Cable Fault Location by Baur (Sources, Types & Pre-location Methods) - Part 1 of 3

By Chris Dodds on 22nd February, 2016

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Cable Fault Location by Baur (Sources, Types & Pre-location Methods) - Part 1 of 3

 

 

 

 

 

 

Cable Fault Location On Low, Medium & High Voltage Cable Networks by Baur

Baur Cable Fault LocatorsBaur cable fault locators, cable sheath testers and cable/phase identification systems cover the entire cable fault location process from pre-location to pinpointing - T&D are Baur Distributors, contact us with your requirements.

In the first of a series of Guest Blogs by Baur we learn in depth all about cable fault location.

Part 1: Introduction to Cable Fault Location by Baur (Sources, Types & Pre-location Methods)

  • About the process
  • Fault sources and types
  • Pre-location methods

Part 2: Cable Fault Location by Baur (Connecting Measurement Technology)

  • Connecting the most varying systems
  • Earthing
  • Safety aspects

Part 3: Cable Fault Location by Baur  (TDR Time Domain Reflectometry)

  • Method and prerequisites
  • Reflection factor
  • Tracing low-resistive faults

Cable Fault Location by Baur (Sources, Types & Pre-location Methods)

Faster cable fault location

The ratio of overhead lines in power distribution networks has gradually dropped. Even in the transmission network, underground cables are becoming more commonplace.

At the medium voltage level alone, about 30 million kilometres of MV cables are being used around the globe*. This corresponds to 750 times the length of the equator.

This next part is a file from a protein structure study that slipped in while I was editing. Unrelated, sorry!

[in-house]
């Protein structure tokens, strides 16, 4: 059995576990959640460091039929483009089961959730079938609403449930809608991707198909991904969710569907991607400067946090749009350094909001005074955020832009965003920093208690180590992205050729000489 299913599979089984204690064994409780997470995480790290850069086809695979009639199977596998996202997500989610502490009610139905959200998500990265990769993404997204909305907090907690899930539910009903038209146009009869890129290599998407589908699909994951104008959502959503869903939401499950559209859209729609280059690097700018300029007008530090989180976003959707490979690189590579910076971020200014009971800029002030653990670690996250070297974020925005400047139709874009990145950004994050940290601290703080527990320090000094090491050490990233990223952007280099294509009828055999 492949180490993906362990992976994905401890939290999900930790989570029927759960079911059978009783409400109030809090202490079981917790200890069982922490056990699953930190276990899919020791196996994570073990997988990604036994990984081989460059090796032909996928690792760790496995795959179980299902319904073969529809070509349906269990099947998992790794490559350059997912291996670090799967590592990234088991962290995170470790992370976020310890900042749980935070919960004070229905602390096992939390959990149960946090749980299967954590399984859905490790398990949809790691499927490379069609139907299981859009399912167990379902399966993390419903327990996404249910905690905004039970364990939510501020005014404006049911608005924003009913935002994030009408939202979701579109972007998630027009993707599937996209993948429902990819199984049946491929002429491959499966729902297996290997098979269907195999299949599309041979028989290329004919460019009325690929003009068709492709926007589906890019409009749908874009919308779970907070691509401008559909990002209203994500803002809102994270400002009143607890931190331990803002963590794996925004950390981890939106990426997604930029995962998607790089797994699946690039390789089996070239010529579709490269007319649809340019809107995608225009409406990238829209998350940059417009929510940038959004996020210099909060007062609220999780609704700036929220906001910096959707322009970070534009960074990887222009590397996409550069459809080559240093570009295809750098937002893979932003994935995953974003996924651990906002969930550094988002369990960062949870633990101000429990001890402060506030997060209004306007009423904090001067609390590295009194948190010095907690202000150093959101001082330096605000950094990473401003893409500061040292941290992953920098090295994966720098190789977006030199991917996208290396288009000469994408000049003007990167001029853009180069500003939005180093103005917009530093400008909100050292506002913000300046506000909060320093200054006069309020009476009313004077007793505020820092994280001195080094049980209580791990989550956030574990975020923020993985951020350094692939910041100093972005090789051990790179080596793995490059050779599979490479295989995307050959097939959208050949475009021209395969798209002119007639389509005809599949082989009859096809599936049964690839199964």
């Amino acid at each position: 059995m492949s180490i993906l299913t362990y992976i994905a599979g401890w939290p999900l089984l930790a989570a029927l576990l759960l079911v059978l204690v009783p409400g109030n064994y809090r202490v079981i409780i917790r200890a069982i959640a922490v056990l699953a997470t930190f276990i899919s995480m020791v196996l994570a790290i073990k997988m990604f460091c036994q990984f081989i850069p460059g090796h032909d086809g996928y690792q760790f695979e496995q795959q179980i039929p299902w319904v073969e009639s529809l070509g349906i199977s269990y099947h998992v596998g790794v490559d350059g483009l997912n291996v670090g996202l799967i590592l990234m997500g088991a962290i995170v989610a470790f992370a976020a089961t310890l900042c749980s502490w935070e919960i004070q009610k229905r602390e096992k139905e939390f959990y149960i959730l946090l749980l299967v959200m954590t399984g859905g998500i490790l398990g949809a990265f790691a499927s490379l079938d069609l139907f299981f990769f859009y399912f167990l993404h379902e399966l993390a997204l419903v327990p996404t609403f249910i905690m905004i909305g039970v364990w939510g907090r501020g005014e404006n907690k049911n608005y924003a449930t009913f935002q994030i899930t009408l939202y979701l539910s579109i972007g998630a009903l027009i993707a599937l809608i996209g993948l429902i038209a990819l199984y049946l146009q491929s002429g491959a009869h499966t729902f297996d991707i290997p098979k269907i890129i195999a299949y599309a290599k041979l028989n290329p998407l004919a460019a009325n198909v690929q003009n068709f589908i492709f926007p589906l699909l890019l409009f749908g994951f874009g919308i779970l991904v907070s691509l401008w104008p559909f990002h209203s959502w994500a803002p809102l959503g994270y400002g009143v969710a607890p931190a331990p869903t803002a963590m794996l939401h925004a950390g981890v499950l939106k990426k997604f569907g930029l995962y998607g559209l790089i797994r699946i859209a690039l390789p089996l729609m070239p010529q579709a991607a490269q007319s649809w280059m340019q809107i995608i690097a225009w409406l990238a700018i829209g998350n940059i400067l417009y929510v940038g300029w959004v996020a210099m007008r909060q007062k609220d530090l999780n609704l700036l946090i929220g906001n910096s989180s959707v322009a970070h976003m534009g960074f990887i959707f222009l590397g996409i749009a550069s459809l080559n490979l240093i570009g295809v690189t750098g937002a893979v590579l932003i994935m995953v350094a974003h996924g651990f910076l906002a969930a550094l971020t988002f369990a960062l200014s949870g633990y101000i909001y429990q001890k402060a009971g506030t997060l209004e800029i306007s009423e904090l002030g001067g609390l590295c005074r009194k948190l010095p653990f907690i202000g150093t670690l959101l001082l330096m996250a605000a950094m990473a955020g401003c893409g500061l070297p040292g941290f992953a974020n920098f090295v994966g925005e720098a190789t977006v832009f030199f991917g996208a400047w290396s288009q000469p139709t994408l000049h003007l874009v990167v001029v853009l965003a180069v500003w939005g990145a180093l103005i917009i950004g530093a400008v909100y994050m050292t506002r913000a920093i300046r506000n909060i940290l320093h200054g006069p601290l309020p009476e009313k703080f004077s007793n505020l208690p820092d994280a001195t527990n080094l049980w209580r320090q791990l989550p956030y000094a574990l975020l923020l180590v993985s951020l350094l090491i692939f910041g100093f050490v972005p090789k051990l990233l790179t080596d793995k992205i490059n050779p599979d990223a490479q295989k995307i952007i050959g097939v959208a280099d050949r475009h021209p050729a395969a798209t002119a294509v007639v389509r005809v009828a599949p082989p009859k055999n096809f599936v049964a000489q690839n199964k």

*Literature: Lehner, Gerstner, Buschjost, Haag, “Cable database”, 2011, BAUR Prüf und Messtechnik GmbH, A-6832 Sulz, 37-50

Many countries, e.g. the Netherlands, have almost no overhead lines anymore. In addition to aesthetics and higher acceptance by citizens, underground cables offer certain technical benefits.

Underground cables are protected from wind, weather and frost, and consequently remain unaffected by storms and snowfall. However, underground cables are not entirely without faults.

Insulation and cable accessories (joints and terminations) can lead to service failures. The more frequent causes for cable faults include external influence, especially during construction work. In such cases, the location and type of the cable fault are usually detected quickly.

However, external influence is responsible only for approx. 45% of all cable faults. For the rest, the underground hidden faults need to be identified and located as soon as possible - a task that smaller distribution network companies are confronted with regularly.

In big cities, cable fault location and rectification are still a fact of daily life, because about eight cable faults occur every year per 1000km of medium voltage cable.

Locating cable faults is complex.

Firstly, networks historically comprise all kinds of cables and cable accessories. Oil-insulated paper pulp cables and plastic-insulated cables (XLPE) exist in the same network.

Both the cables and the accessories are of varying ages, come from different manufacturers and are subject to different loads. Consequently, you will not find “typical” cable faults.

About eight cable faults occur every year per 1000km of medium voltage cable

Cable Fault Location by Baur (Sources, Types & Pre-location Methods)Cable Fault Location by Baur (Sources, Types & Pre-location Methods)Cable Fault Location by Baur (Sources, Types & Pre-location Methods)

Almost every LV, MV or HV cable fault is unique. This makes it all the more important to have a strategy that helps determine and locate faults in as short a time as possible.